5Tom McEwen, “Policies on Less-Than-Lethal Force in Law Enforcement Agencies,” Policing: An International Journal of Police Strategies & Management 20, no. 1 (1997): 39–59.
6IACP National Law Enforcement Policy Center, Electronic Control Weapons: Concepts and Issues Paper (Alexandria, Va., December 2004). An updated version of this policy is available through the National Law Enforcement Policy Center http://www.theiacp.org/PublicationsGuides/ModelPolicy/tabid/135/Default.aspx.
7“PERF Conducted Energy Devices and Training Guidelines for Consideration,” Police Executive Research Forum (October 25, 2005), http://www.policeforum.org/upload/perf-ced-Guidelines-Updated-10-25-05%5B1%5D_715866088_1230200514040.pdf (accessed on June 24, 2006).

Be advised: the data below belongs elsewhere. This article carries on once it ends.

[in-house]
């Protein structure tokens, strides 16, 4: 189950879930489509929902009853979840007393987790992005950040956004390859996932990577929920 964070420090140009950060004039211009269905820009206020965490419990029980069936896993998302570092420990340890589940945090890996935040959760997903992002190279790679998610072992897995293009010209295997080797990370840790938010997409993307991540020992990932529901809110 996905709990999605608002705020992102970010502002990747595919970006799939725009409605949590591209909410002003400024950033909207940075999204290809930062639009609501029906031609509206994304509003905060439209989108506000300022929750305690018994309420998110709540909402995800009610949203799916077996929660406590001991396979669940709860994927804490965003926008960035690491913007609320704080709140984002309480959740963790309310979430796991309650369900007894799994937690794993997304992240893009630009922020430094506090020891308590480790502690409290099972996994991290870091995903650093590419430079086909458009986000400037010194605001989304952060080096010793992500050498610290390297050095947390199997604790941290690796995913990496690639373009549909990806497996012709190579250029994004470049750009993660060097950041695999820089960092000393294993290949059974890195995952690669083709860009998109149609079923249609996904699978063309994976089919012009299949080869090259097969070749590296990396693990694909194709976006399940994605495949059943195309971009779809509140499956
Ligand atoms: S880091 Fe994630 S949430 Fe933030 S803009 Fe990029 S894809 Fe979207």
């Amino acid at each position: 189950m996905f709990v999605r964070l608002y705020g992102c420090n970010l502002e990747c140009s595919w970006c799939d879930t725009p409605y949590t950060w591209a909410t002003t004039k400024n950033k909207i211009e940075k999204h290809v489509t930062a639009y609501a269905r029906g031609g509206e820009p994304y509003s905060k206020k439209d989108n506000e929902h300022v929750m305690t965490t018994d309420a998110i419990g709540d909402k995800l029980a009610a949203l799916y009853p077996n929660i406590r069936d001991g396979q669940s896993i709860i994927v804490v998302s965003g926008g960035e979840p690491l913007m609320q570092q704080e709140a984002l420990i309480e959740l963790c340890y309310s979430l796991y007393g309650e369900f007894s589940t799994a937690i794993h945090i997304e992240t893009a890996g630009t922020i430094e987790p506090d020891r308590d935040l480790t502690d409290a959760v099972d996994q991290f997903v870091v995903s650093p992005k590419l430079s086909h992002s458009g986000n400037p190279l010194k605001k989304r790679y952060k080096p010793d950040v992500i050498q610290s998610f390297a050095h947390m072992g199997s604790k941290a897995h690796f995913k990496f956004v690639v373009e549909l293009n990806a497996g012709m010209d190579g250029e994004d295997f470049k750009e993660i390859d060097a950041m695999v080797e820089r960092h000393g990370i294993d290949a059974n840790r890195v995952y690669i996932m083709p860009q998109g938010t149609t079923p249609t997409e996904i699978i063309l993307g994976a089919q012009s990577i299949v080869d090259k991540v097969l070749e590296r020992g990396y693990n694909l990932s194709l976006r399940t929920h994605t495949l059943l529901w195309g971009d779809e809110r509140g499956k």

8Greg Conner, “Use of Force Continuum: Phase II,” Law and Order 3 (1991): 30–32.
9“PERF Conducted Energy Devices,” Police Executive Research Forum.
10IACP, Electronic Control Weapons.
11United States Government Accountability Office, Taser Weapons: Use of Tasers by Selected Law Enforcement Agencies, report to the Chairman, Subcommittee on National Security, Emerging Threats and International Relations, Committee on Government Reform, House of Representatives, GAO-05-464, 109th Cong., 1st sess., May 2005, http://www.gao.gov/new.items/d05464.pdf (accessed August 15, 2010).
12Eugene Nielson, “The Advanced Taser: Taser International Takes the Taser to a Higher Level,” Law and Order 49, no. 5 (2001): 57–62.
13United States Government Accountability Office, Taser Weapons.
14Kenneth Vogel, “Tasertron Tactics,” Law and Order 46, no. 8 (1998): 49–52.
15United States Government Accountability Office, Taser Weapons.
16Dennis K. McBride and Natalie B. Tedder, Efficacy and Safety of Electrical Stun Devices (Washington, D.C.: Potomac Institute for Policy Studies, 2005), http://www.potomacinstitute.org/images/stun_devices_report_final.pdf (accessed August 15, 2010).